When it comes to the financial services reform bill agreed to on June 25 by House and Senate conferees, “the biggest challenge for independent broker/dealers, financial advisors, and consumers will be what is not in the nearly 2,000 pages of the bill: unintended consequences,” said Dale Brown, CEO of the Financial Services Institute, in a June 27 e-mail interview. While Brown says he has “great faith in the adaptability and ingenuity of our members’ business model,” he nevertheless worries that “the legislation will result in more cost and increased regulatory complexity.” As for the fiduciary standard that will be studied by the SEC under one provision of the massive bill, Brown said “We are very concerned that small investors will not reap the benefits of a fiduciary standard because they will not be able to find an advisor they can afford. Avoiding that unfortunate outcome will be the focus of engagement with the SEC as they interpret and implement the hundreds of studies, reports, and rules this bill mandates.”
Reaction to the bill, which should be approved by both Houses of Congress the week of June 28 and sent to President Obama for his signature before the July 4 Congressional recess, was swift from the many industry associations and lobbying groups whose members will be affected by the bill.
David Tittsworth, CEO of the Investment Advisers Association, noted in a separate e-mail interview on June 27 that “investment advisors will be dealing with this legislation for years to come,” and that it remains to be seen “whether or not the bill represents a net ‘win’ or ‘loss’” for advisors and their clients. Agreeing with Brown on one point, Tittsworth wrote that the legislation likely will result in a wide range of new regulations “that could increase the complexity and burden of compliance for all advisory firms.” While acknowledging that “the legislation sets some parameters for certain issues, such as “harmonization” of broker/dealer and investment advisor regulations, the real-life impact will largely depend on how the SEC implements the legislation.”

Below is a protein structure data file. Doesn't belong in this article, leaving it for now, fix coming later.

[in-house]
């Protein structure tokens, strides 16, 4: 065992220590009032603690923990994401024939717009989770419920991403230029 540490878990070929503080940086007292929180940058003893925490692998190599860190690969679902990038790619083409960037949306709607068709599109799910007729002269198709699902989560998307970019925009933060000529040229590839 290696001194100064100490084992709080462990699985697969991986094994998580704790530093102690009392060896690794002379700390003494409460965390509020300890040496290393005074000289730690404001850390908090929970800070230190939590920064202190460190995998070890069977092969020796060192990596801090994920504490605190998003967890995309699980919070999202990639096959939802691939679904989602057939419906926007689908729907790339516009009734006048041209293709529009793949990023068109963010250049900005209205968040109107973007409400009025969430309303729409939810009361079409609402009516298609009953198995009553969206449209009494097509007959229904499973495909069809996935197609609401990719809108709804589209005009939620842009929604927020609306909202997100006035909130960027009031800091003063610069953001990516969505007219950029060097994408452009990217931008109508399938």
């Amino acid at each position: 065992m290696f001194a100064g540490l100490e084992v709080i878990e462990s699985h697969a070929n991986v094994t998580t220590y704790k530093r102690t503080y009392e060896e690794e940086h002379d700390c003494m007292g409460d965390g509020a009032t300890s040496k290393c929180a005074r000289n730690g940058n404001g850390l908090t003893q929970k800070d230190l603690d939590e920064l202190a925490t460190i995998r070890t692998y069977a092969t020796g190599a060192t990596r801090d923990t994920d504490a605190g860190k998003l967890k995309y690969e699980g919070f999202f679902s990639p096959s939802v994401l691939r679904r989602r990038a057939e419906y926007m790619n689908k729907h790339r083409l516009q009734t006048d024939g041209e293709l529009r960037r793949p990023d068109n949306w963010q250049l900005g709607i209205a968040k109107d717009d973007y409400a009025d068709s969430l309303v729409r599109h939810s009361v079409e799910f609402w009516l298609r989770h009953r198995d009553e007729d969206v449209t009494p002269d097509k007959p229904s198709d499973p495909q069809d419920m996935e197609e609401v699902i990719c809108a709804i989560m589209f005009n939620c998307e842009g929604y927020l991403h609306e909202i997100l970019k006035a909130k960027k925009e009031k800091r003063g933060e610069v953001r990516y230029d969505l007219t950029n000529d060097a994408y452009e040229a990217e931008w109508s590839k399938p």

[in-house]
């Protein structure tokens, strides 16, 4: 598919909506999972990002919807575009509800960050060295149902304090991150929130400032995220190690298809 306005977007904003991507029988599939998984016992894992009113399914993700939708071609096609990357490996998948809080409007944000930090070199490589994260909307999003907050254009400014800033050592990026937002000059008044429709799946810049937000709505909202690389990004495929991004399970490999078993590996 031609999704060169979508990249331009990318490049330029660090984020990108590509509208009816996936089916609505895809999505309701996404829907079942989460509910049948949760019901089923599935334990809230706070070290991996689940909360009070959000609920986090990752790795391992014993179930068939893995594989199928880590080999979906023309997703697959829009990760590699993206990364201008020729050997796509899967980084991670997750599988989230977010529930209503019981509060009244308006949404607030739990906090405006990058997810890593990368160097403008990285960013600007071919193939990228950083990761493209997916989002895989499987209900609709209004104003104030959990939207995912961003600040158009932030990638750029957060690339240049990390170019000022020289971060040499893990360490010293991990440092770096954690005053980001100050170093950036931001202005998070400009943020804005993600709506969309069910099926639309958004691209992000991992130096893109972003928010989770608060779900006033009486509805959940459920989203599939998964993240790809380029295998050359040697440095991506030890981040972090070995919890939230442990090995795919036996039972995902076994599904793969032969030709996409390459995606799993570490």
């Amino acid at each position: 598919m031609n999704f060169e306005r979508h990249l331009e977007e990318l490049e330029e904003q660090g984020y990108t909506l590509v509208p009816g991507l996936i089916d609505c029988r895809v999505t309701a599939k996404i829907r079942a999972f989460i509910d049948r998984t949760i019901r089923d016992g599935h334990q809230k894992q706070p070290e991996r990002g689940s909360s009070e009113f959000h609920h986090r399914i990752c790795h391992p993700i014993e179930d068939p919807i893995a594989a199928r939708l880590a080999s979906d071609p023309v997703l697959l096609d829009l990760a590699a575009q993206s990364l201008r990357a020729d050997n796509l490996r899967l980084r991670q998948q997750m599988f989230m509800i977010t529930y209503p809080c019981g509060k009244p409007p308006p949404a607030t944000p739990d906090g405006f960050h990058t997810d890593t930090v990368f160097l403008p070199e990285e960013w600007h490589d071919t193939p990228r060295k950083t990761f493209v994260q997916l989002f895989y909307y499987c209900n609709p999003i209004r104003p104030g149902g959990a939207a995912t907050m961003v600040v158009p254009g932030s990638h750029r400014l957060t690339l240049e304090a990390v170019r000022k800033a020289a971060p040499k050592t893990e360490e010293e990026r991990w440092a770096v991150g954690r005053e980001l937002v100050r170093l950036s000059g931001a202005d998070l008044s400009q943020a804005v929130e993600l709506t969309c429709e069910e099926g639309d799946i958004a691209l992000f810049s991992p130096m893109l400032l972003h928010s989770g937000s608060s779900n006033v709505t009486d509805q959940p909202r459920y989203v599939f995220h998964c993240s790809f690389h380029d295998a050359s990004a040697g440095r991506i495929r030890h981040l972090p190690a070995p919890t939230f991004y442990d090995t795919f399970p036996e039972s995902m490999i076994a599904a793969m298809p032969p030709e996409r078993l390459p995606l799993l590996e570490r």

Tittsworth went on to say that “raising the $25 million threshold to $100 million alone will result in a significant reduction in the number of SEC-registered investment advisors,” and that “other critical questions, such as whether an SRO is warranted, will be the subject of study and potential future action.”
That self-regulatory organization (SRO) was on the mind of the FSI itself last week. When it became clear that the bill would include the six-month study by the SEC on applying a fiduciary issue, the FSI released a statement by Brown saying “”We applaud the leadership of Senator Tim Johnson (D-SD) and others who understand that enhancing investor protection also includes avoidance of unintended consequences. We will work with the SEC as they conduct the study and consider a fiduciary standard to ensure that small investors have access to affordable and quality financial advice, products and services.” In the statement, the FSI said its “ultimate goal has been, and remains, a standard of care that works in all client situations and in all business models, combined with an industry-funded self-regulatory organization for investment advisers. FSI has supported the inclusion of the SEC study in the final bill throughout the legislative process. We believe the study represents the best available opportunity to achieve our goals.”
On June 25, the Securities Industry and Financial Markets Association (SIFMA)’s president and CEO Tim Ryan released a statement that included positive statements: “Much of this new law should help to restore and maintain confidence in U.S. financial markets…such as the establishment of a systemic risk regulator, resolution authority, and a new federal fiduciary standard for retail investors.” But Ryan warned as well that “this is a tough law that will also have profound effects on the operations and cost structure of most financial services companies and financial markets.”